Germany: Parents Face Fines Over Child Vaccinations

A decline in immunization across Europe has caused a spike in diseases such as measles,  chicken pox and mumps.A decline in immunization across Europe has caused a spike in diseases such as measles,  chicken pox and mumps.

Germany will pass a law next week obliging kindergartens to inform the authorities if parents fail to provide evidence that they have received advice from their doctor on vaccinating their children, the health ministry said on Friday.

Parents refusing the advice risk fines of up to 2,500 euros ($2,800) under the law expected to come into force on June 1, Reuters reported.

Vaccination rules are being tightened across Europe, where a decline in immunization, has caused a spike in diseases such as measles, chicken pox and mumps, according to the European Center for Disease Prevention and Control (ECDC).

“Nobody can be indifferent to the fact that people are still dying of measles,” German Health Minister Hermann Groehe said. “That’s why we are tightening up regulations on vaccination.”

Italy made vaccination compulsory this month after health officials warned that a fall-off in vaccination rates had triggered a measles epidemic, with more than 2,000 cases there this year, almost ten times the number in 2015.

Lack of public trust in vaccines has become an important global health issue. Experts say negative attitudes may be due to fears over suspected side-effects and hesitancy among some doctors.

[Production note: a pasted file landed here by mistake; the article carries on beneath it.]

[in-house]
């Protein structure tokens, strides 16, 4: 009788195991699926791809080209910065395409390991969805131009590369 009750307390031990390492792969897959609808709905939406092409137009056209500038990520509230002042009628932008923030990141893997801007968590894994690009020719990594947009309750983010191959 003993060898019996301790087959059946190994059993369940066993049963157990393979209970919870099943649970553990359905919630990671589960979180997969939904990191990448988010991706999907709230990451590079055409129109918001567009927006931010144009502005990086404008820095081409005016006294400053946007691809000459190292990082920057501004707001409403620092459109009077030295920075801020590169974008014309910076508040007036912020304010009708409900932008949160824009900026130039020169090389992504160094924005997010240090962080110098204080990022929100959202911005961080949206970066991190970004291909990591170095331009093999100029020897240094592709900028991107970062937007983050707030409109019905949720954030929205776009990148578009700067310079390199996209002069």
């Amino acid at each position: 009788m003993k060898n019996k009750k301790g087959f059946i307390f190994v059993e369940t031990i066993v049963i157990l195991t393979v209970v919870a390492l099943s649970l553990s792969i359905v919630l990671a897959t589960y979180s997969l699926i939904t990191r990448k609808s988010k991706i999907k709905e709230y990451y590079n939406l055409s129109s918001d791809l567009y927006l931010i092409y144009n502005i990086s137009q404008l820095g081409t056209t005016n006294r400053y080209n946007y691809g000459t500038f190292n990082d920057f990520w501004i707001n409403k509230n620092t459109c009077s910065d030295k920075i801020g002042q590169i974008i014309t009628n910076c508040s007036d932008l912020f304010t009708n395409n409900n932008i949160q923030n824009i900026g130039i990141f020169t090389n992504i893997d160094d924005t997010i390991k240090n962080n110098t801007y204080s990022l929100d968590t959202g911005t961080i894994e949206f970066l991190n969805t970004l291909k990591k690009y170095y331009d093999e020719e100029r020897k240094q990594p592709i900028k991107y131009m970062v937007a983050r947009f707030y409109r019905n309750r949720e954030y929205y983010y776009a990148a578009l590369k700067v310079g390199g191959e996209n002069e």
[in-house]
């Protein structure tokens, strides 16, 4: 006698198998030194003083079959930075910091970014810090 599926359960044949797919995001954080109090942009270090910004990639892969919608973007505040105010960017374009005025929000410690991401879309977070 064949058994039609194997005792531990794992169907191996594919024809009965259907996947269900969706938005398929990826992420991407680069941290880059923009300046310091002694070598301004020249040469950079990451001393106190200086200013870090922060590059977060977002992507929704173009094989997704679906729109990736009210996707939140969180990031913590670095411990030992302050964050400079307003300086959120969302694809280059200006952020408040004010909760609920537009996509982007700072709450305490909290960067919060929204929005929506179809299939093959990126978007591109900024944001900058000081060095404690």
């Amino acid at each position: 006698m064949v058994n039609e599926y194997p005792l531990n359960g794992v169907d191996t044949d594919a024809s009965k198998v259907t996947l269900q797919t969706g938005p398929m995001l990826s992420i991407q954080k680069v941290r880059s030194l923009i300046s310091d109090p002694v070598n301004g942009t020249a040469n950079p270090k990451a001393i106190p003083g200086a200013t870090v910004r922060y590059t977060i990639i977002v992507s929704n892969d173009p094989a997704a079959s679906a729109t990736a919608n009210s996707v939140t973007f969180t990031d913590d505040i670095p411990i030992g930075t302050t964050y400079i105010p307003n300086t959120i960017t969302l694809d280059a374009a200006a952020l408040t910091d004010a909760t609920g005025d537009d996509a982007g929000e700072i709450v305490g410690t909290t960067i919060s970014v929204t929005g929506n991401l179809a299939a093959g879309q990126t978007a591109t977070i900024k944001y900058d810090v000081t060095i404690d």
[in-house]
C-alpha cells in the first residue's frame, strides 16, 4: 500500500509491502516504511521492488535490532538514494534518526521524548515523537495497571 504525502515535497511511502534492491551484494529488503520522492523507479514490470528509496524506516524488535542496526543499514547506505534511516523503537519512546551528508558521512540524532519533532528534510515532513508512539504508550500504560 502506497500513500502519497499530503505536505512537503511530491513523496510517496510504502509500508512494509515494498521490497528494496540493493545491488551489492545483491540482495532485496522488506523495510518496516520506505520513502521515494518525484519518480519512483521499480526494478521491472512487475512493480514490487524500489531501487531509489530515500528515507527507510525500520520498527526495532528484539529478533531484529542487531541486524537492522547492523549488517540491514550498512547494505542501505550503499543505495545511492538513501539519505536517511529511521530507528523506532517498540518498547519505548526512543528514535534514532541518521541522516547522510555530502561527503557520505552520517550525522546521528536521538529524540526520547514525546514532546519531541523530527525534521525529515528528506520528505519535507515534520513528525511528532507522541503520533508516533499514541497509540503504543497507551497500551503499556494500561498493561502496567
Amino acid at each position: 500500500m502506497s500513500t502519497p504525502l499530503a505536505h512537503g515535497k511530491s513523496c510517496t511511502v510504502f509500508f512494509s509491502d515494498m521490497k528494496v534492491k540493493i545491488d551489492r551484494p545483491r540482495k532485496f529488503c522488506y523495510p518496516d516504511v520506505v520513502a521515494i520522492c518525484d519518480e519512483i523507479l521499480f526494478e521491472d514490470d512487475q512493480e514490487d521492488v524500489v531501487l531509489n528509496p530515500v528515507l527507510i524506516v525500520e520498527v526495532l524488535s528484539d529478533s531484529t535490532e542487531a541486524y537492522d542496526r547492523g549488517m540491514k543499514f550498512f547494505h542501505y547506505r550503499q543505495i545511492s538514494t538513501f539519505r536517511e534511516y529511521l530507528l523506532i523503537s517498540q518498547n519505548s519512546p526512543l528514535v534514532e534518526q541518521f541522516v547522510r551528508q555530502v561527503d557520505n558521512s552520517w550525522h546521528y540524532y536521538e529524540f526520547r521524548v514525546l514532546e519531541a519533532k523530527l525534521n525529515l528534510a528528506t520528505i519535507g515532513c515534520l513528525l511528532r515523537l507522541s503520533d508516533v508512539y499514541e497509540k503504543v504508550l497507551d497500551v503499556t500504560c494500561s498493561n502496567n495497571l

In 10 European countries, cases of measles, which can cause blindness and encephalitis, had doubled in number in the first two months of 2017 compared to the previous year, the ECDC said last month.

That is leading to greater activism among parents and public health officials. Last week, a German court ruled that a father could insist that his child be vaccinated over the objections of the child’s mother because it was in the child’s interest.

A 2010 survey of vaccinations EU-wide and in Iceland and Norway found much variation in policy. The Venice project survey reported that 15 countries had no mandatory vaccinations, and the rest had at least one mandatory vaccination.

The level of compliance was high, including in countries where vaccinations were recommended, not mandatory.

It said “the label ‘mandatory’ is not the only driver behind achieving a high vaccination coverage, and many other factors can play a role, such as the use of combined vaccines, prices for the recipient, kind of offer, information and promotional campaigns.”

The World Health Organization (WHO) says that since the introduction of two doses of anti-measles vaccine across Europe, the number of cases has dropped sharply. The total in 2016 - about 5,000 - was the lowest ever recorded.

But 14 European countries are described as “endemic” for measles, and most cases this year were reported in seven of them: France, Germany, Italy, Poland, Romania, Switzerland and Ukraine. The largest outbreaks are in Italy and Romania, the WHO says.

The second measles jab needs to be administered to at least 95% of the population, the WHO says - a level not reached in the endemic countries, reports the

Add new comment

Read our comment policy before posting your viewpoints